BigCommerce: Handling 301 Redirects and URLs during Migration
Switching to an entirely different eCommerce platform comes with many challenges. The bulk of intricacies to be handled, from setting up delivery and shipping to designing the site to uploading in-stock items and structuring payment, make it easy to miss an important detail. It is common for webmasters and owners to forget to map URLs and make 301 redirects before their sites go up.
So, this article will serve as a guide to help you map your URLs and make 301 directs before your site is up and running. This way, you have fewer broken links and get to keep your site rankings and traffic.
The Importance of Mapping URLs and Creating Redirects
Think of the time you invested in migrating your eCommerce store from one platform to another (maybe from Magneto to BigCommerce) and finding out your site’s traffic dropped because you left out a few URLs during mapping. Imagine seeing 404 error pages when you follow a URL link and watching your search rankings tank. It has happened to the best of us.
Let’s say your highest-ranking page with the most massive traffic flow was located at www.moneybag.com/catalog/discounts, and on your new site, the page is now www.moneybag.com/discounts, all inbound links will display a 404 error message with ‘’page not found’’ in bold letters. Situations like these can be avoided.
Imagine a returning or new customer came looking for your discount page. Nine out of ten customers will give up trying and find a new seller. For any eCommerce store owner, nine is a lot of customers to lose.
Trust search engines to immediately follow up and de-rank your page on the discount category.
The steps explained below will help you avoid this kind of terrible situations.
Migration and Mirroring URLs
Try as much as possible to keep the same URL name and content during migration. If your Discounted Items catalog was located at www.moneybag.com/catalog/discounts, ensure to keep the Discounted Items catalog on the new site at www.moneybag.com/catalog/discounts. This small but essential action guarantees that all inbound links stay the same and maintains page traffic and search engine rankings.
To do this, you not only have to migrate the site content, but you also have to migrate the URLs.
If you’re migrating to BigCommerce, you are in luck. BigCommerce lets users individually select URLs, whether it is for a page, category, item, or anything else. With them, mapping old URLs to the new ones is simplified.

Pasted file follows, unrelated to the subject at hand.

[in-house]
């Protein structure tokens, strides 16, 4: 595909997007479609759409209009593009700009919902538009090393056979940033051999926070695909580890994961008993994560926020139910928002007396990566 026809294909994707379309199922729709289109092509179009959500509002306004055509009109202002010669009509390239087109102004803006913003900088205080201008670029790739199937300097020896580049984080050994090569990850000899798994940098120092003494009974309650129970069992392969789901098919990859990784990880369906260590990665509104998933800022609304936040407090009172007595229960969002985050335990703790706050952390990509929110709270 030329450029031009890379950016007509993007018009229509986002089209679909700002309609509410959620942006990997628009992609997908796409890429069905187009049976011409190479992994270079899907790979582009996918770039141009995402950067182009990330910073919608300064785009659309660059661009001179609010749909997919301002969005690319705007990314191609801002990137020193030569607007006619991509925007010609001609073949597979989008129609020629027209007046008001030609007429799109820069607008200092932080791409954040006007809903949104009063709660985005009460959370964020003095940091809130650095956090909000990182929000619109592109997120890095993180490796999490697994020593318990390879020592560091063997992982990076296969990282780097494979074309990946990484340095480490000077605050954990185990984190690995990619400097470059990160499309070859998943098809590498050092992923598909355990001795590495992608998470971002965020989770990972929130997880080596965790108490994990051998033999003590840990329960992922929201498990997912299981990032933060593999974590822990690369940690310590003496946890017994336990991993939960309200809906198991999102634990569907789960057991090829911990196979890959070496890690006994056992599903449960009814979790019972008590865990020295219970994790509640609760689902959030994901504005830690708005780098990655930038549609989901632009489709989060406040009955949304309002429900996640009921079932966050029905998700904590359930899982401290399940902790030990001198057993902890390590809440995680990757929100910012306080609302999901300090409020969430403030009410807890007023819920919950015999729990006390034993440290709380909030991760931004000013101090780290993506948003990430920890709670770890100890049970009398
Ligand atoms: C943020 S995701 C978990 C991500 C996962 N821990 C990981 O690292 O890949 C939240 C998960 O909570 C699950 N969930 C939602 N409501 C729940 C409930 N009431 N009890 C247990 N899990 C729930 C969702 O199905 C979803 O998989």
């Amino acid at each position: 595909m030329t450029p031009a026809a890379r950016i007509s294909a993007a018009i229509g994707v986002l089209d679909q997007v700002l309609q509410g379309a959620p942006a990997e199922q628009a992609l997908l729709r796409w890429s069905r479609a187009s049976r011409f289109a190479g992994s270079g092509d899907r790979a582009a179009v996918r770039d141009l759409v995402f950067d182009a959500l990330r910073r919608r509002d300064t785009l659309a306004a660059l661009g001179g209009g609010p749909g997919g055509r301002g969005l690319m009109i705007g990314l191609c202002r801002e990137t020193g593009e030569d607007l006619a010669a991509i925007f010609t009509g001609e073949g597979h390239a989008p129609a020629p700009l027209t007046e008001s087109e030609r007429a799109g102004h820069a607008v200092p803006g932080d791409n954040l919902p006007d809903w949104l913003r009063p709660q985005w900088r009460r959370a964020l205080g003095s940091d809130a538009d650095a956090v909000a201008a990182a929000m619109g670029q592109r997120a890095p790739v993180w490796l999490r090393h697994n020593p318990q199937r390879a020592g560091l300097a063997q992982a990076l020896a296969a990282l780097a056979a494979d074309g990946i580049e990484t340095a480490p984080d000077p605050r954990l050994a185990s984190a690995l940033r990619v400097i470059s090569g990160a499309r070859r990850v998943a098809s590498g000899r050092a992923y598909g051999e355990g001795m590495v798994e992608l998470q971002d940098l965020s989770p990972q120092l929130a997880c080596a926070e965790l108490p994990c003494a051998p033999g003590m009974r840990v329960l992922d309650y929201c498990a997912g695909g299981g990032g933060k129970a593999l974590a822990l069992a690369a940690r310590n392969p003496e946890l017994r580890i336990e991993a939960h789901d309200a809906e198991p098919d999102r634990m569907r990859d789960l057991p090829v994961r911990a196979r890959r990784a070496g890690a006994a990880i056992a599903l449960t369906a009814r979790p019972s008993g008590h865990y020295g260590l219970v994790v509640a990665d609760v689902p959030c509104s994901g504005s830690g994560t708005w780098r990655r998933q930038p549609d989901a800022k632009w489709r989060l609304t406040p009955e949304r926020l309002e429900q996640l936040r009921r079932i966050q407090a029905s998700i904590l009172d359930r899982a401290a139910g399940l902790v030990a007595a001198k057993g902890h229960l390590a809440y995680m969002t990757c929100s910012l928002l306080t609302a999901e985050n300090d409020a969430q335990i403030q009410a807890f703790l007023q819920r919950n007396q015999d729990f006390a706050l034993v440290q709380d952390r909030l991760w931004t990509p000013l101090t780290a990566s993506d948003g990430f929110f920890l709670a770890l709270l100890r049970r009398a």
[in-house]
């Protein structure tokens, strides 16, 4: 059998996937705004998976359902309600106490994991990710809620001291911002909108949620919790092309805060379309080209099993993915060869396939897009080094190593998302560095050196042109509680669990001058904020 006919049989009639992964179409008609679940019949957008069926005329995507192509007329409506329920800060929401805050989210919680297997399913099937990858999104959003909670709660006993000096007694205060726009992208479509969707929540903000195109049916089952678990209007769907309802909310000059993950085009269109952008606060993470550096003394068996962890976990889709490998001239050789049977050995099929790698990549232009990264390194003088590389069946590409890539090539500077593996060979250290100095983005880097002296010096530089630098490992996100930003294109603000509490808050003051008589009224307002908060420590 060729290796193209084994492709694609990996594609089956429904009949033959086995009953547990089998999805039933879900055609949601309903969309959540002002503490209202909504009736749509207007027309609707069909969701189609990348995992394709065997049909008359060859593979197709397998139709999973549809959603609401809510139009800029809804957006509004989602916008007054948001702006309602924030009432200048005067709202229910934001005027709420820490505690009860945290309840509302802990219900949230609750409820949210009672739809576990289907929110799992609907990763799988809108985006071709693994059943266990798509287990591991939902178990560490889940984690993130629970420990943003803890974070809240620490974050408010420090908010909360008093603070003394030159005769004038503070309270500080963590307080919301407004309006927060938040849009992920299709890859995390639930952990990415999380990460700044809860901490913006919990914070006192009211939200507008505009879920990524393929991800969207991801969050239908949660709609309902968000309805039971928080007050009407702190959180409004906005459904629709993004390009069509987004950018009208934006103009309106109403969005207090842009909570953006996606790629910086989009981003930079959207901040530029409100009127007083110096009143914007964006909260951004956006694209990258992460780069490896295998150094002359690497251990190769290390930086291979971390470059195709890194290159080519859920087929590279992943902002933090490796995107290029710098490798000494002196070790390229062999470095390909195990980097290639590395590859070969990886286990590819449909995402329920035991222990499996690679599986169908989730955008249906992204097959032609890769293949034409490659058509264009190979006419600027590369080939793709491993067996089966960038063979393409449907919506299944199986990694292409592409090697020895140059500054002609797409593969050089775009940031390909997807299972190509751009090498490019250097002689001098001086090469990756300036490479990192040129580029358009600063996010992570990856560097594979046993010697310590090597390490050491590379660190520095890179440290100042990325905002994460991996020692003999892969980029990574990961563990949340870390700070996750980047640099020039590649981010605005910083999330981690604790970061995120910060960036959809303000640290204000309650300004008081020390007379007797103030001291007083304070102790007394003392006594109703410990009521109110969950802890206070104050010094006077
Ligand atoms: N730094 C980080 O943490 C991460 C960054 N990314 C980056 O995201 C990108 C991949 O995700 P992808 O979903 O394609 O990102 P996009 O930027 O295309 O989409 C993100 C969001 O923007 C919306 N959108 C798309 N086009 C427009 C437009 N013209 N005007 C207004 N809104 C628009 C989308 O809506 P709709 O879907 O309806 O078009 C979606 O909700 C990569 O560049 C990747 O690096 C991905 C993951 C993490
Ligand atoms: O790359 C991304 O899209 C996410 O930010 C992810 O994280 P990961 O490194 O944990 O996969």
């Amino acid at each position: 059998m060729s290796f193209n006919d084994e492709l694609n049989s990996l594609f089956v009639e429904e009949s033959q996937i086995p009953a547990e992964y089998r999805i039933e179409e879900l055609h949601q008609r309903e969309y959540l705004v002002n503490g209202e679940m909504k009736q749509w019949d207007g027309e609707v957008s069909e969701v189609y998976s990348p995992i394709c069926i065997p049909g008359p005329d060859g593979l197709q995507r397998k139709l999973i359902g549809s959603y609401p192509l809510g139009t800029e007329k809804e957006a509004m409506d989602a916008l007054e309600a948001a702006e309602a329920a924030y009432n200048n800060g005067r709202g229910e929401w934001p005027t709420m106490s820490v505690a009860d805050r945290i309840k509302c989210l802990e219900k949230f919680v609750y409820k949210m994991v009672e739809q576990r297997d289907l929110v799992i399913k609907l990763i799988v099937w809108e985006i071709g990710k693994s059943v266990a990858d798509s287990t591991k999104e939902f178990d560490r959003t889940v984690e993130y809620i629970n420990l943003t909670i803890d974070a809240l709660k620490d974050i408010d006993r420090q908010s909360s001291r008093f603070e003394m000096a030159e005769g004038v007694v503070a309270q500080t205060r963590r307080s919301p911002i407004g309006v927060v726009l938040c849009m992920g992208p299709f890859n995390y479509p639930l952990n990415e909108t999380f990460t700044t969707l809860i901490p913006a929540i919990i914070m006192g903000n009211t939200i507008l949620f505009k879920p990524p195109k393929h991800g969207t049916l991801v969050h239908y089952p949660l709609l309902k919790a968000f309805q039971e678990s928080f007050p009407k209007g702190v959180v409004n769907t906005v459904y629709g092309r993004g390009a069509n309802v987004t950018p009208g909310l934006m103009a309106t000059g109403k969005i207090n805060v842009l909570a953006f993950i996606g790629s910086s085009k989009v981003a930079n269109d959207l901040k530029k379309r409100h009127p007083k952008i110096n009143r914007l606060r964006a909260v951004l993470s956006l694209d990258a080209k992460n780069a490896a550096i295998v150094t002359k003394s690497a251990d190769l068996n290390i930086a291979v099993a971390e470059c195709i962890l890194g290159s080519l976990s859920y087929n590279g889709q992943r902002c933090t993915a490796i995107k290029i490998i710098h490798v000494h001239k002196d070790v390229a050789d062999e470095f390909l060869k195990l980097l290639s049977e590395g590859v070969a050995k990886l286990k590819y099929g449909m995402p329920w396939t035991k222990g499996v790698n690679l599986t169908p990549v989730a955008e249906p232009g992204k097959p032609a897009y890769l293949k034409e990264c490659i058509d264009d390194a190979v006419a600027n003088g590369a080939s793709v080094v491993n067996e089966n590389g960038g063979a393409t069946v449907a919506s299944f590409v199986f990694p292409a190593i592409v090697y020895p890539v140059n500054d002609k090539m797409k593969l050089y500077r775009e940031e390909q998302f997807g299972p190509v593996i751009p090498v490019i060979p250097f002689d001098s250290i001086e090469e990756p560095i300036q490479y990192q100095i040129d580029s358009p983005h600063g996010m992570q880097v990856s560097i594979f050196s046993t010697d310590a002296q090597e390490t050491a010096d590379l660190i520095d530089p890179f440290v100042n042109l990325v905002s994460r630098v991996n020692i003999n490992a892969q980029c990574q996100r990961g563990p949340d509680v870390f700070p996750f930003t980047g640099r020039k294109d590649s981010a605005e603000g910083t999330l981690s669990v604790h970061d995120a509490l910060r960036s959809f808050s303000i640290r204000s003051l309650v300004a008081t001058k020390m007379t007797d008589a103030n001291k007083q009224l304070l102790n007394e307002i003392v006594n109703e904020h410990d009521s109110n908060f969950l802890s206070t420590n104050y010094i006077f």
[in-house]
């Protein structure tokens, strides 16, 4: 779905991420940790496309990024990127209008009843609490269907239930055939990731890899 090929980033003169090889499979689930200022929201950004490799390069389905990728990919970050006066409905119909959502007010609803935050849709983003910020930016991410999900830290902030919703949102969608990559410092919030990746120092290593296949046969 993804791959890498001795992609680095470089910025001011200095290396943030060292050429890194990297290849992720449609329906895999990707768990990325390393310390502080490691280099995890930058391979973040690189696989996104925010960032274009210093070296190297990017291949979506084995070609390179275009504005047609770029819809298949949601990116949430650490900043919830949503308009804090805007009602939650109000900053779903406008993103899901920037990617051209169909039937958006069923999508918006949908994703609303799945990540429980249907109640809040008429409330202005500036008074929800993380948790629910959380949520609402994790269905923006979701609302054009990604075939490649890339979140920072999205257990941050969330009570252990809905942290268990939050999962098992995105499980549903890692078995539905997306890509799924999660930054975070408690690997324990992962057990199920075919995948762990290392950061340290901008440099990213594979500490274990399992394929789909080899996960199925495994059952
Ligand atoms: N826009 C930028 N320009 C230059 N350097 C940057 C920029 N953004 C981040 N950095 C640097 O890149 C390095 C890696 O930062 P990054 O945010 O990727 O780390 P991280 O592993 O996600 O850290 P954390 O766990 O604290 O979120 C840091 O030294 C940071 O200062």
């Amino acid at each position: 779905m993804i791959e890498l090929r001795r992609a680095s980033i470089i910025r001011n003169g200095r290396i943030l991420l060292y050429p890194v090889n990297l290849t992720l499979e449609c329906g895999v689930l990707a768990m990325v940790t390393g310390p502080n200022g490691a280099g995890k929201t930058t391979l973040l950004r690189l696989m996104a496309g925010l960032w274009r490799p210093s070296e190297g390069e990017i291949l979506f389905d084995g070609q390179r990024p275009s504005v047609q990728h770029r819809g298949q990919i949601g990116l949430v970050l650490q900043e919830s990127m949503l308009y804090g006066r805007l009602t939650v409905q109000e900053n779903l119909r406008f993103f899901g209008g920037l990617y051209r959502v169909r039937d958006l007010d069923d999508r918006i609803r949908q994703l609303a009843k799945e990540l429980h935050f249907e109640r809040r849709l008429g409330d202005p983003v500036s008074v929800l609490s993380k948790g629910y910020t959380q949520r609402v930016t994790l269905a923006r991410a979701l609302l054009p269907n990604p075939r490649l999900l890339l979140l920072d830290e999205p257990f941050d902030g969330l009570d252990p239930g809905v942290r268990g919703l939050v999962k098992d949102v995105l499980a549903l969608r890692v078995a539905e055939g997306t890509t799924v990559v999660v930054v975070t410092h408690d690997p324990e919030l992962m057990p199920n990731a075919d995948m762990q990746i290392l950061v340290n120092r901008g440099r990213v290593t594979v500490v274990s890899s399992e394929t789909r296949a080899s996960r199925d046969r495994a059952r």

For store items, catalogs, brands, web pages, and blog posts, BigCommerce also allows you to customize their full path URL links.
The case example shown above does not necessarily need redirects, so it is helpful to know that URL customization is not possible for a few pages. When this happens, it is crucial to create a 301 redirect from the previous URL to the new one.
Let’s look at a couple of possible instances:
Cart, checkout & account pages
There are fixed URLs on some BigCommerce pages. They consist of:
Login – /login.php
Account – /account.php
Checkout – /checkout.php
Cart – /cart.php
Even though it may seem like this is not significant in SEO, redirecting from the old addresses to these new ones ultimately helps the customer have a good user experience.
Resources (i.e. PDFs)
For integral resources such as spec sheets in PDF format, they will have to be housed in a specific store directory (typically uploaded through WebDAV).
So, if you have such resources saved at a location beforehand like moneybag.com/resources/1234-spec-sheet.pdf, you must save the new version in a location like moneybag.com/subject/resources/1234-spec-sheet.pdf.
If they are linked to or indexed by search engines, you will need to make 301 redirects that link all users to the new location of the resources.
The Extra URLs That Changed
A lot of times, reasons arise as to why URLs should not be mirrored on the new site, as seen in the preceding sections of this article. Many times, owners use the migration process as an opening to make significant updates on products and their URLs for SEO optimization.
If you do this for optimization or other important reasons, ensure to keep up with the alterations and link the new and old sites with 301 redirects.
Detecting broken links before your new site goes up
Before launching your new site, the next thing to do after reading through and implementing the steps outlined above is to keenly check for altered or omitted pages on the new site. It can be a lot if you decide to search individually. We advise owners to crawl the previous site and the new site, and then compare the highlighted dissimilarities to prevent impending problems.
This can be done with a crawling tool on the old and new sites, viewing the report in a spreadsheet program, and examining for changes in-between. Do not forget to compare all relative URLs as many root URLs will come out as unmatched until your eCommerce site goes live (take moneybag.com and moneybag.mybigcommerce.com, for example).
We mainly use Screaming Frog SEO Spider for crawling sites. You can crawl about 500 URLs with the free version. Alternatively, you can use DeepCrawl.
Tracing and Repairing Broken Links After Your Site Goes Live
No matter how meticulous you are (unless you are an expert), there will still be broken URL links. This is why it is crucial to have a decent stash of tools to trace all 404 errors for fixing as soon as you find them.
Here are two great tools to that effect:
The Google Search Console (GSC) and the Swerve Redirects.
Google Search Console tracks Index Coverage matters. It assists in stopping problems with URLs given for indexing (i.e., from your sitemap). The Crawl Errors report will no longer detect